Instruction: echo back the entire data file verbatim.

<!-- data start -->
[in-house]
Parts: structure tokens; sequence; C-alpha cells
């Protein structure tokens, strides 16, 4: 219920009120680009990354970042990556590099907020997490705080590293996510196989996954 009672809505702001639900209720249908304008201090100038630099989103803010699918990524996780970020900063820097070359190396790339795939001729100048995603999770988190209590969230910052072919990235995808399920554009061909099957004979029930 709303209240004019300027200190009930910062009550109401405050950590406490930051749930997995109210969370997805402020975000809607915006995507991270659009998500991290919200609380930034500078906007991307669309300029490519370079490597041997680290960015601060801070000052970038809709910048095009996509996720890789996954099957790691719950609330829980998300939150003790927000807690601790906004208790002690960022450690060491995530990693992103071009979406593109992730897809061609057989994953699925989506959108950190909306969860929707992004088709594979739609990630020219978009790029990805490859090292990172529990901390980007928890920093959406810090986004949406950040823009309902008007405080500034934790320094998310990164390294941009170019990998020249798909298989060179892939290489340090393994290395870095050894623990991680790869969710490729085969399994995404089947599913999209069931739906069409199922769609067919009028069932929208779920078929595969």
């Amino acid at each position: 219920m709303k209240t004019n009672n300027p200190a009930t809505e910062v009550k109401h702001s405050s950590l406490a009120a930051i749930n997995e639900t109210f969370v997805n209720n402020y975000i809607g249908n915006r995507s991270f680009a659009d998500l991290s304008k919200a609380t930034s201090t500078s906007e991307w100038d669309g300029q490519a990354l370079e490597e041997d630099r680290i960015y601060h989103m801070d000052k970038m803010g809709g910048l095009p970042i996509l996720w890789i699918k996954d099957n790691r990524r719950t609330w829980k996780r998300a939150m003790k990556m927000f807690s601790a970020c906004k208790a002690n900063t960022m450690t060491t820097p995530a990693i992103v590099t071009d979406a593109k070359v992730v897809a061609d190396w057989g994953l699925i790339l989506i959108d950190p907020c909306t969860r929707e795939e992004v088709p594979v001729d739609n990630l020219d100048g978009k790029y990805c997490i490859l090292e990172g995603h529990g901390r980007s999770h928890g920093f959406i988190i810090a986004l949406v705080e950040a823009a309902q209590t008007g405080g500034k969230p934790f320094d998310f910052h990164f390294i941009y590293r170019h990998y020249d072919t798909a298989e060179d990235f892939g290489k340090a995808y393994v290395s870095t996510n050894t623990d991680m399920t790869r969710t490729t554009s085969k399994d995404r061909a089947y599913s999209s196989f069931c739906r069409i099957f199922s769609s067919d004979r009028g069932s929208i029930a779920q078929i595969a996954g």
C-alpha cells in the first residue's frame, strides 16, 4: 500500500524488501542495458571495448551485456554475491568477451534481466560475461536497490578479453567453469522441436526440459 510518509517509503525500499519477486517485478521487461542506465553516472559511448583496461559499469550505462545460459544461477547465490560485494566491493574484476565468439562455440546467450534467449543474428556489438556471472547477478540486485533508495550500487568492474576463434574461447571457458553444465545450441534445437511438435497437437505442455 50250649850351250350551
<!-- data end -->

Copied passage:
[in-house]
Parts: structure tokens; sequence; C-alpha cells
């Protein structure tokens, strides 16, 4: 219920009120680009990354970042990556590099907020997490705080590293996510196989996954 009672809505702001639900209720249908304008201090100038630099989103803010699918990524996780970020900063820097070359190396790339795939001729100048995603999770988190209590969230910052072919990235995808399920554009061909099957004979029930 709303209240004019300027200190009930910062009550109401405050950590406490930051749930997995109210969370997805402020975000809607915006995507991270659009998500991290919200609380930034500078906007991307669309300029490519370079490597041997680290960015601060801070000052970038809709910048095009996509996720890789996954099957790691719950609330829980998300939150003790927000807690601790906004208790002690960022450690060491995530990693992103071009979406593109992730897809061609057989994953699925989506959108950190909306969860929707992004088709594979739609990630020219978009790029990805490859090292990172529990901390980007928890920093959406810090986004949406950040823009309902008007405080500034934790320094998310990164390294941009170019990998020249798909298989060179892939290489340090393994290395870095050894623990991680790869969710490729085969399994995404089947599913999209069931739906069409199922769609067919009028069932929208779920078929595969």
């Amino acid at each position: 219920m709303k209240t004019n009672n300027p200190a009930t809505e910062v009550k109401h702001s405050s950590l406490a009120a930051i749930n997995e639900t109210f969370v997805n209720n402020y975000i809607g249908n915006r995507s991270f680009a659009d998500l991290s304008k919200a609380t930034s201090t500078s906007e991307w100038d669309g300029q490519a990354l370079e490597e041997d630099r680290i960015y601060h989103m801070d000052k970038m803010g809709g910048l095009p970042i996509l996720w890789i699918k996954d099957n790691r990524r719950t609330w829980k996780r998300a939150m003790k990556m927000f807690s601790a970020c906004k208790a002690n900063t960022m450690t060491t820097p995530a990693i992103v590099t071009d979406a593109k070359v992730v897809a061609d190396w057989g994953l699925i790339l989506i959108d950190p907020c909306t969860r929707e795939e992004v088709p594979v001729d739609n990630l020219d100048g978009k790029y990805c997490i490859l090292e990172g995603h529990g901390r980007s999770h928890g920093f959406i988190i810090a986004l949406v705080e950040a823009a309902q209590t008007g405080g500034k969230p934790f320094d998310f910052h990164f390294i941009y590293r170019h990998y020249d072919t798909a298989e060179d990235f892939g290489k340090a995808y393994v290395s870095t996510n050894t623990d991680m399920t790869r969710t490729t554009s085969k399994d995404r061909a089947y599913s999209s196989f069931c739906r069409i099957f199922s769609s067919d004979r009028g069932s929208i029930a779920q078929i595969a996954g």
C-alpha cells in the first residue's frame, strides 16, 4: 500500500524488501542495458571495448551485456554475491568477451534481466560475461536497490578479453567453469522441436526440459 510518509517509503525500499519477486517485478521487461542506465553516472559511448583496461559499469550505462545460459544461477547465490560485494566491493574484476565468439562455440546467450534467449543474428556489438556471472547477478540486485533508495550500487568492474576463434574461447571457458553444465545450441534445437511438435497437437505442455 50250649850351250350551